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Strange New Dawn: New Nights of Euphoria

Pure unadulterated weirdness is how I would describe the newest album by Norwegian Prog/Doom supergroup Strange New Dawn. New Nights of Euphoria is a trippy and off-the-wall release with plenty of the slow tempo and wistful qualities of an epic doom album, but with all of the idiosyncrasies you'd expect from your friend in high school who went a smidge off the deep end and starting taking creative writing and niche art classes. There's a bit of aggressive pomposity here, which isn't uncommon in most prog circles, but be certain that if you are prone to stinkface at the more avant-garde acts in the genre, you may be turned off by what you find here.

The guitar and bass tandem of Strange New Dawn are both ex-members of In The Woods..., who were pretty original in their time and I suppose it's pretty easy to see where the backbone of weirdness in New Nights of Euphoria originates from. The songs are unconventionally structured and feature most of the hallmarks of extreme metal in some capacity while still managing to keep things in the doom-metal sphere. Plodding and pounding drums and riffs are often accompanied by some fantastic keyboard orchestrations/pianos/organs, which gives an ethereal and angelic contrast to the periodic bursts of double kick drums or blast beats that the band likes to toss in here and there. The vocals provided by ExRoyal are easily the weakest point of the band to me. He tends to sing in a raspy and monotonous roar, without a ton of variation aside from the occasional warble or growl. There are some backing vocals to liven things up at times with a harmony here or there, thank god. Someone more akin to a Messiah Marcolin or Robert Lowe would have gone a long way to making this album a more listenable experience.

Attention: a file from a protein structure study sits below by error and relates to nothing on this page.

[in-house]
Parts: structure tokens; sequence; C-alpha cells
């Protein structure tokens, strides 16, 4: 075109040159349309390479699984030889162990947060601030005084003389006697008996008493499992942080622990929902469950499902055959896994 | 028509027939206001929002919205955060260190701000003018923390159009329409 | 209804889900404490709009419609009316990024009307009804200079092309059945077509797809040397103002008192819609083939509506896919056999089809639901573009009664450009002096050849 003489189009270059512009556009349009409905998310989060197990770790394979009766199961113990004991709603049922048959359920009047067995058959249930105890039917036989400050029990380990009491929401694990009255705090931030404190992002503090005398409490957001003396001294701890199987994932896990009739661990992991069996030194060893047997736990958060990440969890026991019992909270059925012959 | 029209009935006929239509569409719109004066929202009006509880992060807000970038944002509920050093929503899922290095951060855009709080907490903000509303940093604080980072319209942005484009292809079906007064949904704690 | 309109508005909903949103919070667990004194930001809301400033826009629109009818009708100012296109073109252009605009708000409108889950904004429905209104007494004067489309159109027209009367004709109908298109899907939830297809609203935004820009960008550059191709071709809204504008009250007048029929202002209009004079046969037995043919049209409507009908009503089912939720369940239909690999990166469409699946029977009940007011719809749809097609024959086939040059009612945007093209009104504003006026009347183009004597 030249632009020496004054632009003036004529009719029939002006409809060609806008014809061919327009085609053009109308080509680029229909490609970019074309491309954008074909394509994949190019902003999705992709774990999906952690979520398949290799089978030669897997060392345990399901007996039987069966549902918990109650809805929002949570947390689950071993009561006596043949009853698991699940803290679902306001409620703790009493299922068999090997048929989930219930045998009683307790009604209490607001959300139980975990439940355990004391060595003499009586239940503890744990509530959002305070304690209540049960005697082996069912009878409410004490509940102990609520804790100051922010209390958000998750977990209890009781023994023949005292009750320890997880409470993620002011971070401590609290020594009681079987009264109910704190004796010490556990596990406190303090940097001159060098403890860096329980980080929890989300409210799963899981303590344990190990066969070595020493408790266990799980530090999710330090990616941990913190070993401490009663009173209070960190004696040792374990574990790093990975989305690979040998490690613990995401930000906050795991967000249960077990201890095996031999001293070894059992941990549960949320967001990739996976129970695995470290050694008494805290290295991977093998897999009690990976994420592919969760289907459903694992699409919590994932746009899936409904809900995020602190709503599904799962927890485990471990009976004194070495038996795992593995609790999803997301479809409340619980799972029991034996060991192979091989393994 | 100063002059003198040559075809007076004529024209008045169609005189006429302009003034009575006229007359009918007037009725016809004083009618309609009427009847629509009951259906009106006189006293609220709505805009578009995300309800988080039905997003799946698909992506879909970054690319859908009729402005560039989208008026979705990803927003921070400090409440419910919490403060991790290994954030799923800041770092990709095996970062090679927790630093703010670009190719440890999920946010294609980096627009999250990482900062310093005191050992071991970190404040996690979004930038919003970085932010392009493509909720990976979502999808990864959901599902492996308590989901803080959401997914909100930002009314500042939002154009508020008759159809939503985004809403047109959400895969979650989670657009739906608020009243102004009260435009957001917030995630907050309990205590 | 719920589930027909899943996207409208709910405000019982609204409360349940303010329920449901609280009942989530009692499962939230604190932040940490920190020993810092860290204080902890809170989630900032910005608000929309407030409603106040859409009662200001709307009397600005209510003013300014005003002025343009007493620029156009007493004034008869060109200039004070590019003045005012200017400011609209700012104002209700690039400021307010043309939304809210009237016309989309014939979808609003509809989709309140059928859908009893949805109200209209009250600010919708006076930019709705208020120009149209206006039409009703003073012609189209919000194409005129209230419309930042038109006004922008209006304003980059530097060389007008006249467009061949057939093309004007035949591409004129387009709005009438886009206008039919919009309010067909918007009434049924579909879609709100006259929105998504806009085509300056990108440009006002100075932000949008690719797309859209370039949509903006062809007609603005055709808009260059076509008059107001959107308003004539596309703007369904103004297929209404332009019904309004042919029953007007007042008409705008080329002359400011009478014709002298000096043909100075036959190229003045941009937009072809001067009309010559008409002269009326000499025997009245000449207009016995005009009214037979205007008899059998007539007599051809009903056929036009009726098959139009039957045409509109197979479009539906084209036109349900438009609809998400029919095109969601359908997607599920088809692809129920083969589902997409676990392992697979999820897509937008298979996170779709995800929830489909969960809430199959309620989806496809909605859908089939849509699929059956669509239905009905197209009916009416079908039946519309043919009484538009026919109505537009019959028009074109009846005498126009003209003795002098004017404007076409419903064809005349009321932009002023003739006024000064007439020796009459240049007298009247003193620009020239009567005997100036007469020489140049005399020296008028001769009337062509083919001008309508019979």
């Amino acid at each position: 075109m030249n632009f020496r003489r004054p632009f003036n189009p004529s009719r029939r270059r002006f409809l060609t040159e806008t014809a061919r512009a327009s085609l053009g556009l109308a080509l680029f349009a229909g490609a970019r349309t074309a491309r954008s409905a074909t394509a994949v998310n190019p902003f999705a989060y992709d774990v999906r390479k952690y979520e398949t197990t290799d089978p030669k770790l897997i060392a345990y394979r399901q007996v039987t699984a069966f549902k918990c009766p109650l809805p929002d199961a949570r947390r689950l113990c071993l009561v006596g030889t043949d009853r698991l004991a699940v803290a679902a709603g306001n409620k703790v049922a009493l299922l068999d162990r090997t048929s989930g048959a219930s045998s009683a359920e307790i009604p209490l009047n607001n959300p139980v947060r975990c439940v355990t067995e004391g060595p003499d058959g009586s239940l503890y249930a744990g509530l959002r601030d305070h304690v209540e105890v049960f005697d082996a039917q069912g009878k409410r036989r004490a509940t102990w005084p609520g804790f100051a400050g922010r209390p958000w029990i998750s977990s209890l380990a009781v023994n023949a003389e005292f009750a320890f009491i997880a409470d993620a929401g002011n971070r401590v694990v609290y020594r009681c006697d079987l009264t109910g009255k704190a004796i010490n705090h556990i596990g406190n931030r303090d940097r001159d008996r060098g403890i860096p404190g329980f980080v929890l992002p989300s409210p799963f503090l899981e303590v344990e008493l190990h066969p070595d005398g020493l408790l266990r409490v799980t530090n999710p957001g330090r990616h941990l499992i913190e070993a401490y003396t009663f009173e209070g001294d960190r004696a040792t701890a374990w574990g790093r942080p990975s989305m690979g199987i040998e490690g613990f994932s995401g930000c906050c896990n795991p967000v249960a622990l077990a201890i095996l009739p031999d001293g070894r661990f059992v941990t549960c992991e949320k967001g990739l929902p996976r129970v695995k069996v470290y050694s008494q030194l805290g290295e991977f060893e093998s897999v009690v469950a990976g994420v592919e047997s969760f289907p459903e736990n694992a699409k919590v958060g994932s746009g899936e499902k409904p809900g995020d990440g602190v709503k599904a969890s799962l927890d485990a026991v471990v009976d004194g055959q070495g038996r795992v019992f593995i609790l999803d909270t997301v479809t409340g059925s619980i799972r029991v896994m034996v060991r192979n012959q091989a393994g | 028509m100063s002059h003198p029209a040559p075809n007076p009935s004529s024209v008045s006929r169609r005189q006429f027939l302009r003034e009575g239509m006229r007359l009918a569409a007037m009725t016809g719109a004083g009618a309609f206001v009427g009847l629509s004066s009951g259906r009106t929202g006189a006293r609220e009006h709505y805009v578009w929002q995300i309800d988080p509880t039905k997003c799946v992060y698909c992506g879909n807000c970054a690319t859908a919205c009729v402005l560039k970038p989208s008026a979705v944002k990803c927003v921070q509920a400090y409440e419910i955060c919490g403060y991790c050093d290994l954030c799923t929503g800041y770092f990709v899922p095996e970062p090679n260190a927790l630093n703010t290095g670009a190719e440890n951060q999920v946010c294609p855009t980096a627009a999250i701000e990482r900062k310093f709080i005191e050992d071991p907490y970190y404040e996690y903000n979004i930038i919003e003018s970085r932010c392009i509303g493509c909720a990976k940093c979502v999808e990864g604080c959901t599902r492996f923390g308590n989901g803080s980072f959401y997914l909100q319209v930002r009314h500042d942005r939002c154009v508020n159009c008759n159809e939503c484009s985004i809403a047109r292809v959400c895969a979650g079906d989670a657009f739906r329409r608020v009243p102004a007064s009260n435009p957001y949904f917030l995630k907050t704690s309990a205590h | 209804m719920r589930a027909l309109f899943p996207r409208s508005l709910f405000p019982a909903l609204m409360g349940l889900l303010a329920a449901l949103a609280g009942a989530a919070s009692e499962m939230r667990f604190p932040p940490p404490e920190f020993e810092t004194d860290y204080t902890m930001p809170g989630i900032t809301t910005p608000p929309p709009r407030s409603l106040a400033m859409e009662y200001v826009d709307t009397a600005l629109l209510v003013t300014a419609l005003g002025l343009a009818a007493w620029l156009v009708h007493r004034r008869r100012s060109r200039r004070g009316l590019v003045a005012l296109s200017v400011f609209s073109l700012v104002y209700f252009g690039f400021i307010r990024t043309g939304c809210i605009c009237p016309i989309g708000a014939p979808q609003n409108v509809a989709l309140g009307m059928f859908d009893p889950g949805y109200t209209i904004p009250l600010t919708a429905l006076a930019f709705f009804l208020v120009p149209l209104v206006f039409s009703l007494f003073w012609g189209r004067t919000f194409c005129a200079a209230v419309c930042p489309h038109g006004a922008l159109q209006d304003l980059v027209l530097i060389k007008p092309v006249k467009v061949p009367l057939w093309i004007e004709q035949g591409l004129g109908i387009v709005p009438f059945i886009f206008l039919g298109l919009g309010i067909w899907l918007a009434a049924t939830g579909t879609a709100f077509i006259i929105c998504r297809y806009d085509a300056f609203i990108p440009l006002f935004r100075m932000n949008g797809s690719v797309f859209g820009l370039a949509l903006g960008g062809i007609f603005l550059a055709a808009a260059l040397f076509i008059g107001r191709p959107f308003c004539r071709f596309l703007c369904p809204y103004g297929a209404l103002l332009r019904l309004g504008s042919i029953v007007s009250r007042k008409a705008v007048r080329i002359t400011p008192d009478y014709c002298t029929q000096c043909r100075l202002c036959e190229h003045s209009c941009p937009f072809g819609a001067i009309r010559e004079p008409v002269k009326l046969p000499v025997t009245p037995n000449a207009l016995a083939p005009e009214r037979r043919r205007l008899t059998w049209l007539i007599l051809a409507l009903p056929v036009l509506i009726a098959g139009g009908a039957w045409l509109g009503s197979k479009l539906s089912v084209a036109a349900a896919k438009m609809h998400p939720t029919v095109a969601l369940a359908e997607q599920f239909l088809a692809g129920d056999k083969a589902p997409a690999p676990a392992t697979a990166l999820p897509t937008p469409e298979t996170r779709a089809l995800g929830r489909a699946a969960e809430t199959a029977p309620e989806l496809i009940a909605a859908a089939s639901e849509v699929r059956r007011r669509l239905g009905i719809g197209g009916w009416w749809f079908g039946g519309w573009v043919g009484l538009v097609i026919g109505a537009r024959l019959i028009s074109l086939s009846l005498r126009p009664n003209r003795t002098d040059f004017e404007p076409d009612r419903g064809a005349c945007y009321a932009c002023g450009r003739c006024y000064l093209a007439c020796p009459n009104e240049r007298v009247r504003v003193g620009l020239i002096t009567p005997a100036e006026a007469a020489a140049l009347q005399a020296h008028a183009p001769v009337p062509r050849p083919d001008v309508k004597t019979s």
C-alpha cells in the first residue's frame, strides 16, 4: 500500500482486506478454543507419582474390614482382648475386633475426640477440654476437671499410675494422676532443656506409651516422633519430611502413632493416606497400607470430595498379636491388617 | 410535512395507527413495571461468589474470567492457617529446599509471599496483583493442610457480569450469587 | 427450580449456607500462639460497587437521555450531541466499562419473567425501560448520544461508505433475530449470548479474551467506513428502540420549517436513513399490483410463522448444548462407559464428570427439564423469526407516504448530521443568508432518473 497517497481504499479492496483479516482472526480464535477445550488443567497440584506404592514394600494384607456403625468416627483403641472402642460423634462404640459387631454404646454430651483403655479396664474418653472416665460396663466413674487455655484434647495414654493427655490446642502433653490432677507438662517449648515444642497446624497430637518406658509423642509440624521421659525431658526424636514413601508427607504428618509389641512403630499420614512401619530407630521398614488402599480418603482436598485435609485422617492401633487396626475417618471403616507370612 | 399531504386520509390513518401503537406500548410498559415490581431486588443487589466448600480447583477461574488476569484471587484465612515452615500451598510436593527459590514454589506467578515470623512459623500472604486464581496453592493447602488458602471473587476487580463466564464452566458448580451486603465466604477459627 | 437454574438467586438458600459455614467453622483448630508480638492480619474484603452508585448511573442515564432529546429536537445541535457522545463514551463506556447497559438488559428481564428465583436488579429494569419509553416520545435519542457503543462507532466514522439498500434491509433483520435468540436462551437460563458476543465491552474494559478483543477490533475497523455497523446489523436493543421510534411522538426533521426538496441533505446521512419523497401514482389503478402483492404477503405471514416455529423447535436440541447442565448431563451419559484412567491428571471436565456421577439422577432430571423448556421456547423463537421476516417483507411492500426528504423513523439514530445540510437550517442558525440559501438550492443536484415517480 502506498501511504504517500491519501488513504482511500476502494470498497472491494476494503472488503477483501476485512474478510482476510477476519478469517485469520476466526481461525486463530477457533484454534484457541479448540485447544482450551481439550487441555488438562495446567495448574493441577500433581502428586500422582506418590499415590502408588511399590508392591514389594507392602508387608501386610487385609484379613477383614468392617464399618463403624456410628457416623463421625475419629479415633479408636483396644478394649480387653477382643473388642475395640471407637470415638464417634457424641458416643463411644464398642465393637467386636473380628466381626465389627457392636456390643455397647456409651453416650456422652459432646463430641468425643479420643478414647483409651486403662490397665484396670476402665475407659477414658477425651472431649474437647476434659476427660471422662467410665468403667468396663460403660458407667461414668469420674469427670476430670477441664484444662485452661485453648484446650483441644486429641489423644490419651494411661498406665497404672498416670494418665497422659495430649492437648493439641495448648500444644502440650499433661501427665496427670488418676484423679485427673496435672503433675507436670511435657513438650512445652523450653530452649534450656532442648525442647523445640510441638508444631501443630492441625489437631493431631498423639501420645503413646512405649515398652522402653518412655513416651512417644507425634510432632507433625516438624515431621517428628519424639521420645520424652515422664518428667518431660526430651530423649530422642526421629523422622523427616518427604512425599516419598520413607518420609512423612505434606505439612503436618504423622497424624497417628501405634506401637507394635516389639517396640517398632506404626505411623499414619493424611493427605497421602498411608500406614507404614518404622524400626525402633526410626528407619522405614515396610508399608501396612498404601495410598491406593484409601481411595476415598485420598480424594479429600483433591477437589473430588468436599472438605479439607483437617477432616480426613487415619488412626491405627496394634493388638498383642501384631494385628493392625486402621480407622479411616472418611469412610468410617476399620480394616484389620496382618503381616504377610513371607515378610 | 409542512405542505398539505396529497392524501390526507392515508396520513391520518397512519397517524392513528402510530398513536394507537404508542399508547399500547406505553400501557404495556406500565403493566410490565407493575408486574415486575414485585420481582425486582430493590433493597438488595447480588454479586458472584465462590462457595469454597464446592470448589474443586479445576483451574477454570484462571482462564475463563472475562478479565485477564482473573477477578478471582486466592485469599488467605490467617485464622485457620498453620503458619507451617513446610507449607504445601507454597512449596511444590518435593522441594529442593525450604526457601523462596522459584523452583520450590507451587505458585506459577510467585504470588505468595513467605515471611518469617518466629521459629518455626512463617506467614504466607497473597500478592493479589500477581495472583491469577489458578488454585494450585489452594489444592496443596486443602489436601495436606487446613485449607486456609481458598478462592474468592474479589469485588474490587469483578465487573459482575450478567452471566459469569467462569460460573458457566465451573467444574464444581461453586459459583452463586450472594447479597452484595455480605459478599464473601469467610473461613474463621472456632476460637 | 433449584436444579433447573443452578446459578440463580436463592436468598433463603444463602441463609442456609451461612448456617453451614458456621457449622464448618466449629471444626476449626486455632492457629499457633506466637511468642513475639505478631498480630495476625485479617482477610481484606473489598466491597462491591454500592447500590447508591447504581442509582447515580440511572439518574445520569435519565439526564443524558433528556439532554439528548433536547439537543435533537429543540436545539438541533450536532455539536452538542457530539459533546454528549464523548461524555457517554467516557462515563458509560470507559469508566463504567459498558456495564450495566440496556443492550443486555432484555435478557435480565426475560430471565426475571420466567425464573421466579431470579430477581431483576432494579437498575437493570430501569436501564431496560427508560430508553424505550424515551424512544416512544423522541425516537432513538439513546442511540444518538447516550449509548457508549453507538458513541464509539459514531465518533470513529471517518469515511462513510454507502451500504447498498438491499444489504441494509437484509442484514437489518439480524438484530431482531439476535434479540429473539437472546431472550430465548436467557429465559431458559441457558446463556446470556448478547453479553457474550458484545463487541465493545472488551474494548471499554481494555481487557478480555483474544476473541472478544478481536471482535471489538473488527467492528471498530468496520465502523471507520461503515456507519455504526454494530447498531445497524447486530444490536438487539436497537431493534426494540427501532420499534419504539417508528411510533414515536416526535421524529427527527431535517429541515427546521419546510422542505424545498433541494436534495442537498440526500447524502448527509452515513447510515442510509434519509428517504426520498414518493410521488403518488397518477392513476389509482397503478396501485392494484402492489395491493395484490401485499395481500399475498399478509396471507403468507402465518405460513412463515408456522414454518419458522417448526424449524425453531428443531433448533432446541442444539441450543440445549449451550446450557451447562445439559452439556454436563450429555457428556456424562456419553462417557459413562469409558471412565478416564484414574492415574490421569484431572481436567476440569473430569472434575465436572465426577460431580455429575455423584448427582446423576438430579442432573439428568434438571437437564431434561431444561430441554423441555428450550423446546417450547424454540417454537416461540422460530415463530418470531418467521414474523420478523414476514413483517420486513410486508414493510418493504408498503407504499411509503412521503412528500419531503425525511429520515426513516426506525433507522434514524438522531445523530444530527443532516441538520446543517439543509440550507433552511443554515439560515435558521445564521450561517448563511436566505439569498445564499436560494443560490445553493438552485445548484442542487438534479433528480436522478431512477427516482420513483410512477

With a band as out there as Strange New Dawn sonically, there are bound to be moments that interest even the most cynical listener, though. "Class Hero Idol" sounds like the band's attempt at something a bit more approachable (or as close as they are gonna get), with a chorus that reminds this reviewer of a slowed-down (and much weirder) Motorhead. There are also some really lovely keyboards overtop blistering drums that kick in periodically that are pretty sweet. There are little bits of intrigue like that all over the album, but there's just not enough to make sitting through the almost hour-long album worth it on repeated listens. I can't help but respect the weirdness, though.


Tracklist:
1. Journey Within
2. Class Hero Idol
3. Defenders of Faith
4. The Wake of Icons
5. Fortune Bringer
6. Finding the Pieces
7. Seek It
8. High Strangeness
9. Sons of Galaxy
10. The Passing

Added: March 6th 2024
Reviewer: Brandon Miles
Score:
Related Link: Band Facebook Page
Hits: 310
Language: english

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